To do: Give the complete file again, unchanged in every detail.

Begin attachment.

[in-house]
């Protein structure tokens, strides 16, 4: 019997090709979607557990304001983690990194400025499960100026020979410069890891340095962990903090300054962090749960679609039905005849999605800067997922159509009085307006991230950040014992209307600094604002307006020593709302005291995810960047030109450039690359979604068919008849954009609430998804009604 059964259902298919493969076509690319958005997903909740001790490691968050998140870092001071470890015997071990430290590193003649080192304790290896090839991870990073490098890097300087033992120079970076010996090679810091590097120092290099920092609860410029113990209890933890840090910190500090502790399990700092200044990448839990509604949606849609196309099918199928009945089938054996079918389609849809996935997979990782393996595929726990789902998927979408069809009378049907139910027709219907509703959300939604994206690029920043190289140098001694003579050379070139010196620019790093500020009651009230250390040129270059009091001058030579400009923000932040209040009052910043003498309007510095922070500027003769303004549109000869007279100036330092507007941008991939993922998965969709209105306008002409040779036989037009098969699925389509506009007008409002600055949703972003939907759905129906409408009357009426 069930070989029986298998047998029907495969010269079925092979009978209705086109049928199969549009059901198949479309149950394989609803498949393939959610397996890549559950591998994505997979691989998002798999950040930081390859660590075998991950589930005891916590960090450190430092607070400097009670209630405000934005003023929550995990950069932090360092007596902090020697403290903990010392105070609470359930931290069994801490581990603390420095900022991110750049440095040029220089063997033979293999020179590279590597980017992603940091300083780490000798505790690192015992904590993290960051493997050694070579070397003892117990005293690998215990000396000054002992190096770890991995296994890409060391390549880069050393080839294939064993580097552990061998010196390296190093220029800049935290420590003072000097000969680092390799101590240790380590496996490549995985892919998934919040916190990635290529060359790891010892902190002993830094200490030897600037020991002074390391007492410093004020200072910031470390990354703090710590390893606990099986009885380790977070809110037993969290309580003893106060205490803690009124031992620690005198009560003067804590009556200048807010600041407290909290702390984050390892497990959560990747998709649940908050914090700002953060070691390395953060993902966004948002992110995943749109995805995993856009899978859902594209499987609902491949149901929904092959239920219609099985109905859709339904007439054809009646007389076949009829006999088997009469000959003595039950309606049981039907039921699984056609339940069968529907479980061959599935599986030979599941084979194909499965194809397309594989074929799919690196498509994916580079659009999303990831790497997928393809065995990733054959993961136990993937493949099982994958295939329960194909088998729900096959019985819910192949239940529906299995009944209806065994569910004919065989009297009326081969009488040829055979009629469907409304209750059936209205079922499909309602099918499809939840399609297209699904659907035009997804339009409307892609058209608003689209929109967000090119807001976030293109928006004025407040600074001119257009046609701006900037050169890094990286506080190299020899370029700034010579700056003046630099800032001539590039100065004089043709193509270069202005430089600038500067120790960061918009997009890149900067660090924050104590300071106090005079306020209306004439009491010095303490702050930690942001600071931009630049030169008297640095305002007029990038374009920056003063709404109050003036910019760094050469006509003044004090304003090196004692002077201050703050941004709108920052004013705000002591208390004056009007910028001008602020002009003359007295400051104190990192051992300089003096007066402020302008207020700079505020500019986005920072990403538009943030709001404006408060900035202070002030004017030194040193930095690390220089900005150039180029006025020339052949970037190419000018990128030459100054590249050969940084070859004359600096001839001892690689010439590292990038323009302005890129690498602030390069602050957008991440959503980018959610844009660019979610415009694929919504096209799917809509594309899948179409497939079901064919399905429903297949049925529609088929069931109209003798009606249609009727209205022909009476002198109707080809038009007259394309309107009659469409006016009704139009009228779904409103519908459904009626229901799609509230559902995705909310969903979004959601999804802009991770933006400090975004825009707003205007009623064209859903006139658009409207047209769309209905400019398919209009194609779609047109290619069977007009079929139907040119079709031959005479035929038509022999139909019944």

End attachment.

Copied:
[in-house]
């Protein structure tokens, strides 16, 4: 019997090709979607557990304001983690990194400025499960100026020979410069890891340095962990903090300054962090749960679609039905005849999605800067997922159509009085307006991230950040014992209307600094604002307006020593709302005291995810960047030109450039690359979604068919008849954009609430998804009604 059964259902298919493969076509690319958005997903909740001790490691968050998140870092001071470890015997071990430290590193003649080192304790290896090839991870990073490098890097300087033992120079970076010996090679810091590097120092290099920092609860410029113990209890933890840090910190500090502790399990700092200044990448839990509604949606849609196309099918199928009945089938054996079918389609849809996935997979990782393996595929726990789902998927979408069809009378049907139910027709219907509703959300939604994206690029920043190289140098001694003579050379070139010196620019790093500020009651009230250390040129270059009091001058030579400009923000932040209040009052910043003498309007510095922070500027003769303004549109000869007279100036330092507007941008991939993922998965969709209105306008002409040779036989037009098969699925389509506009007008409002600055949703972003939907759905129906409408009357009426 069930070989029986298998047998029907495969010269079925092979009978209705086109049928199969549009059901198949479309149950394989609803498949393939959610397996890549559950591998994505997979691989998002798999950040930081390859660590075998991950589930005891916590960090450190430092607070400097009670209630405000934005003023929550995990950069932090360092007596902090020697403290903990010392105070609470359930931290069994801490581990603390420095900022991110750049440095040029220089063997033979293999020179590279590597980017992603940091300083780490000798505790690192015992904590993290960051493997050694070579070397003892117990005293690998215990000396000054002992190096770890991995296994890409060391390549880069050393080839294939064993580097552990061998010196390296190093220029800049935290420590003072000097000969680092390799101590240790380590496996490549995985892919998934919040916190990635290529060359790891010892902190002993830094200490030897600037020991002074390391007492410093004020200072910031470390990354703090710590390893606990099986009885380790977070809110037993969290309580003893106060205490803690009124031992620690005198009560003067804590009556200048807010600041407290909290702390984050390892497990959560990747998709649940908050914090700002953060070691390395953060993902966004948002992110995943749109995805995993856009899978859902594209499987609902491949149901929904092959239920219609099985109905859709339904007439054809009646007389076949009829006999088997009469000959003595039950309606049981039907039921699984056609339940069968529907479980061959599935599986030979599941084979194909499965194809397309594989074929799919690196498509994916580079659009999303990831790497997928393809065995990733054959993961136990993937493949099982994958295939329960194909088998729900096959019985819910192949239940529906299995009944209806065994569910004919065989009297009326081969009488040829055979009629469907409304209750059936209205079922499909309602099918499809939840399609297209699904659907035009997804339009409307892609058209608003689209929109967000090119807001976030293109928006004025407040600074001119257009046609701006900037050169890094990286506080190299020899370029700034010579700056003046630099800032001539590039100065004089043709193509270069202005430089600038500067120790960061918009997009890149900067660090924050104590300071106090005079306020209306004439009491010095303490702050930690942001600071931009630049030169008297640095305002007029990038374009920056003063709404109050003036910019760094050469006509003044004090304003090196004692002077201050703050941004709108920052004013705000002591208390004056009007910028001008602020002009003359007295400051104190990192051992300089003096007066402020302008207020700079505020500019986005920072990403538009943030709001404006408060900035202070002030004017030194040193930095690390220089900005150039180029006025020339052949970037190419000018990128030459100054590249050969940084070859004359600096001839001892690689010439590292990038323009302005890129690498602030390069602050957008991440959503980018959610844009660019979610415009694929919504096209799917809509594309899948179409497939079901064919399905429903297949049925529609088929069931109209003798009606249609009727209205022909009476002198109707080809038009007259394309309107009659469409006016009704139009009228779904409103519908459904009626229901799609509230559902995705909310969903979004959601999804802009991770933006400090975004825009707003205007009623064209859903006139658009409207047209769309209905400019398919209009194609779609047109290619069977007009079929139907040119079709031959005479035929038509022999139909019944």